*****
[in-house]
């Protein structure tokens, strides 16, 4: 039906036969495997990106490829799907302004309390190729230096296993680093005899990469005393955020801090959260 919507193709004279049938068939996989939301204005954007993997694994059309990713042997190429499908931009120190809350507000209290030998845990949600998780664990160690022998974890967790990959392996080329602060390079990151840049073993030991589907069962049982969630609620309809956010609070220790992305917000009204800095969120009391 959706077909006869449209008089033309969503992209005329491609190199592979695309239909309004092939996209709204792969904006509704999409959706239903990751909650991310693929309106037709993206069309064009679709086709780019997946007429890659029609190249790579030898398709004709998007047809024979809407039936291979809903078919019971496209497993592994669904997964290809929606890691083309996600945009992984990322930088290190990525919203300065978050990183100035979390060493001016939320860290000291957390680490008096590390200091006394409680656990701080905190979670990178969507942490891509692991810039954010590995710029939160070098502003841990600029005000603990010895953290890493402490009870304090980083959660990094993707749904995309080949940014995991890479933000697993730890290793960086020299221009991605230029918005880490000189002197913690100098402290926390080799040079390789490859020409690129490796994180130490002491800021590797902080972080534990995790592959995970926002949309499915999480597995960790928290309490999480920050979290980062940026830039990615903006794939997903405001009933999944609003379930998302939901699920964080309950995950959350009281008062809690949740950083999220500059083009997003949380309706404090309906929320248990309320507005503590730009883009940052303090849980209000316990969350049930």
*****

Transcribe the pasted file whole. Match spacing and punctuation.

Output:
[in-house]
């Protein structure tokens, strides 16, 4: 039906036969495997990106490829799907302004309390190729230096296993680093005899990469005393955020801090959260 919507193709004279049938068939996989939301204005954007993997694994059309990713042997190429499908931009120190809350507000209290030998845990949600998780664990160690022998974890967790990959392996080329602060390079990151840049073993030991589907069962049982969630609620309809956010609070220790992305917000009204800095969120009391 959706077909006869449209008089033309969503992209005329491609190199592979695309239909309004092939996209709204792969904006509704999409959706239903990751909650991310693929309106037709993206069309064009679709086709780019997946007429890659029609190249790579030898398709004709998007047809024979809407039936291979809903078919019971496209497993592994669904997964290809929606890691083309996600945009992984990322930088290190990525919203300065978050990183100035979390060493001016939320860290000291957390680490008096590390200091006394409680656990701080905190979670990178969507942490891509692991810039954010590995710029939160070098502003841990600029005000603990010895953290890493402490009870304090980083959660990094993707749904995309080949940014995991890479933000697993730890290793960086020299221009991605230029918005880490000189002197913690100098402290926390080799040079390789490859020409690129490796994180130490002491800021590797902080972080534990995790592959995970926002949309499915999480597995960790928290309490999480920050979290980062940026830039990615903006794939997903405001009933999944609003379930998302939901699920964080309950995950959350009281008062809690949740950083999220500059083009997003949380309706404090309906929320248990309320507005503590730009883009940052303090849980209000316990969350049930």